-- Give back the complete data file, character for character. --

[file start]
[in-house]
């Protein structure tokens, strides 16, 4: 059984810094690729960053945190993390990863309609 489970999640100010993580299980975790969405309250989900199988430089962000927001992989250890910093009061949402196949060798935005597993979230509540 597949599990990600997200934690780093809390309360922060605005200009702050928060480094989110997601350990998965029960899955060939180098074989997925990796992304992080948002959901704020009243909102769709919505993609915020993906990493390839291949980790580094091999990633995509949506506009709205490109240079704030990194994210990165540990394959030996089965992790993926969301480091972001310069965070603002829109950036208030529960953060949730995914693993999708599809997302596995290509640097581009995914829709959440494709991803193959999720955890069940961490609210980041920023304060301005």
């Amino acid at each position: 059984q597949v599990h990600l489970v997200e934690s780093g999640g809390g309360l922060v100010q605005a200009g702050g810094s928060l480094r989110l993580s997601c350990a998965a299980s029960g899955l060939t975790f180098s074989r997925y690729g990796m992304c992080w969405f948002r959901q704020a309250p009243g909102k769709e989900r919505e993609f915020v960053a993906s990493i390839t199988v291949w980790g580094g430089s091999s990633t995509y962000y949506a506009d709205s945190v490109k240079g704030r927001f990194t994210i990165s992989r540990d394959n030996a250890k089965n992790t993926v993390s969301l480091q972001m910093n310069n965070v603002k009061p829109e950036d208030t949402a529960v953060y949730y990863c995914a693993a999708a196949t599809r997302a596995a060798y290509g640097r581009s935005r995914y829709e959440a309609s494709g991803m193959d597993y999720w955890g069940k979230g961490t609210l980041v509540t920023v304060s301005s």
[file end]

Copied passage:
[in-house]
């Protein structure tokens, strides 16, 4: 059984810094690729960053945190993390990863309609 489970999640100010993580299980975790969405309250989900199988430089962000927001992989250890910093009061949402196949060798935005597993979230509540 597949599990990600997200934690780093809390309360922060605005200009702050928060480094989110997601350990998965029960899955060939180098074989997925990796992304992080948002959901704020009243909102769709919505993609915020993906990493390839291949980790580094091999990633995509949506506009709205490109240079704030990194994210990165540990394959030996089965992790993926969301480091972001310069965070603002829109950036208030529960953060949730995914693993999708599809997302596995290509640097581009995914829709959440494709991803193959999720955890069940961490609210980041920023304060301005």
């Amino acid at each position: 059984q597949v599990h990600l489970v997200e934690s780093g999640g809390g309360l922060v100010q605005a200009g702050g810094s928060l480094r989110l993580s997601c350990a998965a299980s029960g899955l060939t975790f180098s074989r997925y690729g990796m992304c992080w969405f948002r959901q704020a309250p009243g909102k769709e989900r919505e993609f915020v960053a993906s990493i390839t199988v291949w980790g580094g430089s091999s990633t995509y962000y949506a506009d709205s945190v490109k240079g704030r927001f990194t994210i990165s992989r540990d394959n030996a250890k089965n992790t993926v993390s969301l480091q972001m910093n310069n965070v603002k009061p829109e950036d208030t949402a529960v953060y949730y990863c995914a693993a999708a196949t599809r997302a596995a060798y290509g640097r581009s935005r995914y829709e959440a309609s494709g991803m193959d597993y999720w955890g069940k979230g961490t609210l980041v509540t920023v304060s301005s």